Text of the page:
Newsletter                                       Summer 2016
EXPERIENCE KEY TO COOL SUMMER
FOR NEW AGENCY EXECUTIVE DIRECTOR
Pictured:  Nancy Sutherland, Executive Director, Southeast Tennessee            Human Resource Agency


Despite the hot summer temperatures outside, Nancy Sutherland, new Executive Director for Southeast Tennessee Human Resource Agency (SETHRA) keeps it cool as she assumes the top leadership position at the multi-county  multi-programs agency.  

So how is Nancy able to keep it so cool? An engaged board, committed and dedicated staff and volunteers, and community partners who have invested in the people and communities, all play a role.   Also key is Nancy's rich history with SETHRA; be not deceived by her youthful look and energy.

Nancy's history with SETHRA began in 1996 where she served for 10 years as a Program Director.  During that time, she created the Elderly Support Department; supervised personnel; and developed and implemented program policies and procedures, while managing the day-to-day operations between five agency programs.  Nancy was then promoted to the position of Community Outreach Director where she served for four years. This position involved the development of multiple state and federal grant proposals and coordination of various projects including ROMA (Results Oriented Management Accountability). Nancy became a Nationally Certified ROMA Trainer in 2012.

Since 2010 Nancy has served the agency in the capacity of Assistant Executive Director, a dual position role with Nancy serving over SETHRA's Community Services Programs.  She completed her Masters in Nonprofit Management from the University of Tennessee at Chattanoooga in 2009.  Nancy brings to this position proven experience, leadership, education and management skills.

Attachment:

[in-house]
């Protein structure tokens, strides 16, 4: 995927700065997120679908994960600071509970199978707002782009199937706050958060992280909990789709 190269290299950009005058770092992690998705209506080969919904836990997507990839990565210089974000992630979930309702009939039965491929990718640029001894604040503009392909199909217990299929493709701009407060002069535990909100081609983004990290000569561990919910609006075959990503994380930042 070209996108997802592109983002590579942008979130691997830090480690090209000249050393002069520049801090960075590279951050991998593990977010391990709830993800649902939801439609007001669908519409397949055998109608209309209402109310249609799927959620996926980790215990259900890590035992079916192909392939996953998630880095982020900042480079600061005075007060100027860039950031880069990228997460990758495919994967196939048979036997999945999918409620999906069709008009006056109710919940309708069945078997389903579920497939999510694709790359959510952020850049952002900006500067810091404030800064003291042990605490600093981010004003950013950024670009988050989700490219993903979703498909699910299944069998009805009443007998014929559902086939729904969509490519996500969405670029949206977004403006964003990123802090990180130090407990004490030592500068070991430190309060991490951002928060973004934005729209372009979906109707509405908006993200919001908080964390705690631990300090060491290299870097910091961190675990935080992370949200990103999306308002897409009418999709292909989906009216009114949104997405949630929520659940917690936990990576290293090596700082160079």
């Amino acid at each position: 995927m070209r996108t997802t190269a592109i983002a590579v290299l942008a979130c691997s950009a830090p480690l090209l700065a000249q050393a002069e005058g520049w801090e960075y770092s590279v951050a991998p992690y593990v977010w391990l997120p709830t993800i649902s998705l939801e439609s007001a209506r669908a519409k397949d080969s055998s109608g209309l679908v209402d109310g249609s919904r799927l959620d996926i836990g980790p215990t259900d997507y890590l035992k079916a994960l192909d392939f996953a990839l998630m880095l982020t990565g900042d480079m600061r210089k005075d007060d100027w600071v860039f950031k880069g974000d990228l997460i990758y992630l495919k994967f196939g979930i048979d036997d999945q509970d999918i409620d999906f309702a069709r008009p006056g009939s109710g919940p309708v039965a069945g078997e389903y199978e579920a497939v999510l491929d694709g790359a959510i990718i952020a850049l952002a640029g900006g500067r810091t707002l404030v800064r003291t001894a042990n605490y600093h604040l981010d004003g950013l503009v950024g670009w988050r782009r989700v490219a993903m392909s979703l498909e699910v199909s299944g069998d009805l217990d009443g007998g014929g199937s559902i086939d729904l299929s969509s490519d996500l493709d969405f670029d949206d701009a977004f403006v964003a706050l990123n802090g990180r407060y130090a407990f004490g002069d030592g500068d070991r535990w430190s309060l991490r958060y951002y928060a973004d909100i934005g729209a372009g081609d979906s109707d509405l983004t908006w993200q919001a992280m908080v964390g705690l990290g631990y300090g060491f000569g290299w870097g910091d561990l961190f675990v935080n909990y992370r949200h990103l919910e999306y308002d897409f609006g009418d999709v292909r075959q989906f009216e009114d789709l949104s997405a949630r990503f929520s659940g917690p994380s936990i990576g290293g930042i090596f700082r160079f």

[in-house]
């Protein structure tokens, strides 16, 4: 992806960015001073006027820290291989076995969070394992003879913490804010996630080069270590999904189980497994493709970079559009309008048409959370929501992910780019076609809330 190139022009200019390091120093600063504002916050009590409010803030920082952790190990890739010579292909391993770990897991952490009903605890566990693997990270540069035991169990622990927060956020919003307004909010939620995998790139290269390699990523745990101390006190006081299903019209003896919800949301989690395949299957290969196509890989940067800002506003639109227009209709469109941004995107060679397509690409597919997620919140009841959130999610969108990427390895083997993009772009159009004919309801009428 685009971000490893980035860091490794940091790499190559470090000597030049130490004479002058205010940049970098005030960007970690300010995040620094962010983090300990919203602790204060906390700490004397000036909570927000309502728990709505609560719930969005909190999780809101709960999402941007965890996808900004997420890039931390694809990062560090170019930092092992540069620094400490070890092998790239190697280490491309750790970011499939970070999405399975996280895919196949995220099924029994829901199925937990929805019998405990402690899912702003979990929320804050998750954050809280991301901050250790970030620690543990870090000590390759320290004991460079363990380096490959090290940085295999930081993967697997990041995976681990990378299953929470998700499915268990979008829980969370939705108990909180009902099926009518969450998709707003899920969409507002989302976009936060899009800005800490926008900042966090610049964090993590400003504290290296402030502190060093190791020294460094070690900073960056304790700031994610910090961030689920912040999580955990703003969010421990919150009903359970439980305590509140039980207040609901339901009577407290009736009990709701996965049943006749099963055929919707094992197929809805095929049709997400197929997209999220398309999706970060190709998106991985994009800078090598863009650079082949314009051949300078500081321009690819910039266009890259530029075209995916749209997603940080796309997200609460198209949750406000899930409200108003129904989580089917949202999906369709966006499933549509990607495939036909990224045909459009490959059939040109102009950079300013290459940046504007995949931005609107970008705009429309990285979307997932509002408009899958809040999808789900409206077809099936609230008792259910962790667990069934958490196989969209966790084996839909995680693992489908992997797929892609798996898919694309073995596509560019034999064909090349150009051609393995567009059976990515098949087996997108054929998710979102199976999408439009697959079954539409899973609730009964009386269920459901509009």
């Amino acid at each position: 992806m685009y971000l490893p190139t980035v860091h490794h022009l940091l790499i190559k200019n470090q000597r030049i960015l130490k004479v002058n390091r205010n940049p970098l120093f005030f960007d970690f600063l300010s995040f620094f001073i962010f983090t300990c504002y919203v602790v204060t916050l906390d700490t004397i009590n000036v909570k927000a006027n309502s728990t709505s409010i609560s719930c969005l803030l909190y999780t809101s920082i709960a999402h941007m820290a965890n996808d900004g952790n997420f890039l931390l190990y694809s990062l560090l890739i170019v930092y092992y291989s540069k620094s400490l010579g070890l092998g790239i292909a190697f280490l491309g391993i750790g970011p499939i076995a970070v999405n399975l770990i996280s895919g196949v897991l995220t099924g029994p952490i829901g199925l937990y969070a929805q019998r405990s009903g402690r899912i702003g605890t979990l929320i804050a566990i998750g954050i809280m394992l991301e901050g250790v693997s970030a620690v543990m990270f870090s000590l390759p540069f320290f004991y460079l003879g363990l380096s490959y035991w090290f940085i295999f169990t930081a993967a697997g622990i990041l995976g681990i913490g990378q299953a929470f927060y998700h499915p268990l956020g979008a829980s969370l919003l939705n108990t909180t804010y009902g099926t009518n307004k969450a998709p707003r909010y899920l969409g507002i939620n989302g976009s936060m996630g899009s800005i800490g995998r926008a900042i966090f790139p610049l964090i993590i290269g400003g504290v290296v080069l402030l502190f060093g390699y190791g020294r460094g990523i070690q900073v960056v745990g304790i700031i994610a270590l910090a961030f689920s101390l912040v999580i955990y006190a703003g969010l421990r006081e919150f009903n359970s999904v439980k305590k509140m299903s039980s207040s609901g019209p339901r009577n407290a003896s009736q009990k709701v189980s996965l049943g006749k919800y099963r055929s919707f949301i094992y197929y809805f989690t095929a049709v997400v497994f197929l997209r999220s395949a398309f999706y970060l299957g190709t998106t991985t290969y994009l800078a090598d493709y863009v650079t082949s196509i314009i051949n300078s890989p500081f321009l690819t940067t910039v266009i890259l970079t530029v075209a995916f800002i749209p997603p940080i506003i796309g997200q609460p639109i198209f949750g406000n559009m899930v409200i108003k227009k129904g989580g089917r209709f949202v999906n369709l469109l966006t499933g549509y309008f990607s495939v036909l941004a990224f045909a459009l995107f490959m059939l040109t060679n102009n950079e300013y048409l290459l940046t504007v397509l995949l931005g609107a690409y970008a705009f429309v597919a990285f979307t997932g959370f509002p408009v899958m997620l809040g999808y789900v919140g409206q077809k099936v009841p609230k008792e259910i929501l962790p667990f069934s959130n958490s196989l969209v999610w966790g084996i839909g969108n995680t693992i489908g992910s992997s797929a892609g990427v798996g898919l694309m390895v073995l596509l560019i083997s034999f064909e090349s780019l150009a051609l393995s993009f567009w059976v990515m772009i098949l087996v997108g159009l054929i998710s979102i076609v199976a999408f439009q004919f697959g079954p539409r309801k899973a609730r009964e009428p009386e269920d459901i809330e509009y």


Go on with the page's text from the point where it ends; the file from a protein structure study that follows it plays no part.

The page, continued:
TACA congratulates Nancy!


MAC Celebrates National Summer Learning Day
Pictured: Nashville Mayor Megan Barry (left) with MAC Technology        Camp students and instructor (far right)

On July 14th area youth of the Metropolitan Action Commission technology camp participated in Nashville's celebration of the National Summer Learning Day with Nashville Mayor Megan Barry.

The youth demonstrated how they created video games through coding and animation using the Scratch software, which is a program for creating interactive stories, games and animations.  The students also unveiled five logo renderings that reflected what they believed would be important elements for Mayor Barry's 2017 Summer Internship Program.  The students also explained their computer hardware skills by showing her a computer they were rebuilding.

"We believe our technology camp is in line with the vision that Mayor Barry has for Nashville's youth which is to provide meaningful opportunities for them as well as provide opportunities for them to earn income," said Dr. Cynthia Croom, the Metro Action Commission Executive Director.

Metro Action's technology camp provided hands on experience in the field of technology for youth from low-income families in the eight week camp for teens ages 14-17 from Head Start and Early Head Start families.  Through a partnership with the Nashville Technology Council, students received daily instruction on information technology and visited area IT companies such as HCA, BNY Melton and Hewlett Packard to view first-hand innovation.


Partners in Fighting Poverty:
CYFD Announces New Partnership

Pictured:  CYFD Social Services satellite office at
Northside Neighborhood House.

Chattanooga Youth & Family Development is excited to announce a new partnership with Northside Neighborhood House, a local nonprofit serving North Hamilton County.  The partnership between CYFD and NNH will include a satellite office of Chattanooga Youth & Family Development's Social Services Division at the new Soddy-Daisy location of Northside Neighborhood House, where CYFD staff will provide assistance to residents of North Hamilton County one day per week.  Additionally, CYFD customers county-wide who meet program requirements will also be eligible for vouchers for the purchase of clothing from the Northside Neighborhood House thrift stores.